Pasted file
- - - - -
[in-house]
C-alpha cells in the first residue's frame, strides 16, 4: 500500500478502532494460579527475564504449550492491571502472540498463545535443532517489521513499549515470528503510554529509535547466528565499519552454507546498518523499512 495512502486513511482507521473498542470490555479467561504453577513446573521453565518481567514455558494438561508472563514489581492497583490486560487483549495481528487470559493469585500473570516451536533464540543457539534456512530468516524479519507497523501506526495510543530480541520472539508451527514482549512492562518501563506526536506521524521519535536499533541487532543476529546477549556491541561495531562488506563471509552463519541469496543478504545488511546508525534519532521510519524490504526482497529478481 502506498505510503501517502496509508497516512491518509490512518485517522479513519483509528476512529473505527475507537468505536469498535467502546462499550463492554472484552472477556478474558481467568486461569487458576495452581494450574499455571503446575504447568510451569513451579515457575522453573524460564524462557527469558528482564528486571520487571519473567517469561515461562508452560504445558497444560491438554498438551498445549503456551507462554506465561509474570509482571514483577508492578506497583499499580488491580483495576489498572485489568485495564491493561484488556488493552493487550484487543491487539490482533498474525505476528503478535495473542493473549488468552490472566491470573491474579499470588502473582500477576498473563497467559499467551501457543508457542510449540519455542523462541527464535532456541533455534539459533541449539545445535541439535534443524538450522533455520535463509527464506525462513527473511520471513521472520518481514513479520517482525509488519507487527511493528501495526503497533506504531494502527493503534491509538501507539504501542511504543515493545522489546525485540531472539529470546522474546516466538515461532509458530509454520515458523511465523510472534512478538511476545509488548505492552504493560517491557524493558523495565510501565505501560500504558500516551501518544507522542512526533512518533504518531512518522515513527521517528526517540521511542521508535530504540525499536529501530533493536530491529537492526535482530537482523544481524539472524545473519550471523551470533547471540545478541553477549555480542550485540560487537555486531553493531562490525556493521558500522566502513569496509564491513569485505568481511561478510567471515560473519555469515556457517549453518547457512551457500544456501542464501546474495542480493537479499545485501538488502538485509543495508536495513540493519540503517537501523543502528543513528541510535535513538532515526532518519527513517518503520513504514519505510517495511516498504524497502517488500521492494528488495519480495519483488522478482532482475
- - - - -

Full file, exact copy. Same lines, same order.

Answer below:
[in-house]
C-alpha cells in the first residue's frame, strides 16, 4: 500500500478502532494460579527475564504449550492491571502472540498463545535443532517489521513499549515470528503510554529509535547466528565499519552454507546498518523499512 495512502486513511482507521473498542470490555479467561504453577513446573521453565518481567514455558494438561508472563514489581492497583490486560487483549495481528487470559493469585500473570516451536533464540543457539534456512530468516524479519507497523501506526495510543530480541520472539508451527514482549512492562518501563506526536506521524521519535536499533541487532543476529546477549556491541561495531562488506563471509552463519541469496543478504545488511546508525534519532521510519524490504526482497529478481 502506498505510503501517502496509508497516512491518509490512518485517522479513519483509528476512529473505527475507537468505536469498535467502546462499550463492554472484552472477556478474558481467568486461569487458576495452581494450574499455571503446575504447568510451569513451579515457575522453573524460564524462557527469558528482564528486571520487571519473567517469561515461562508452560504445558497444560491438554498438551498445549503456551507462554506465561509474570509482571514483577508492578506497583499499580488491580483495576489498572485489568485495564491493561484488556488493552493487550484487543491487539490482533498474525505476528503478535495473542493473549488468552490472566491470573491474579499470588502473582500477576498473563497467559499467551501457543508457542510449540519455542523462541527464535532456541533455534539459533541449539545445535541439535534443524538450522533455520535463509527464506525462513527473511520471513521472520518481514513479520517482525509488519507487527511493528501495526503497533506504531494502527493503534491509538501507539504501542511504543515493545522489546525485540531472539529470546522474546516466538515461532509458530509454520515458523511465523510472534512478538511476545509488548505492552504493560517491557524493558523495565510501565505501560500504558500516551501518544507522542512526533512518533504518531512518522515513527521517528526517540521511542521508535530504540525499536529501530533493536530491529537492526535482530537482523544481524539472524545473519550471523551470533547471540545478541553477549555480542550485540560487537555486531553493531562490525556493521558500522566502513569496509564491513569485505568481511561478510567471515560473519555469515556457517549453518547457512551457500544456501542464501546474495542480493537479499545485501538488502538485509543495508536495513540493519540503517537501523543502528543513528541510535535513538532515526532518519527513517518503520513504514519505510517495511516498504524497502517488500521492494528488495519480495519483488522478482532482475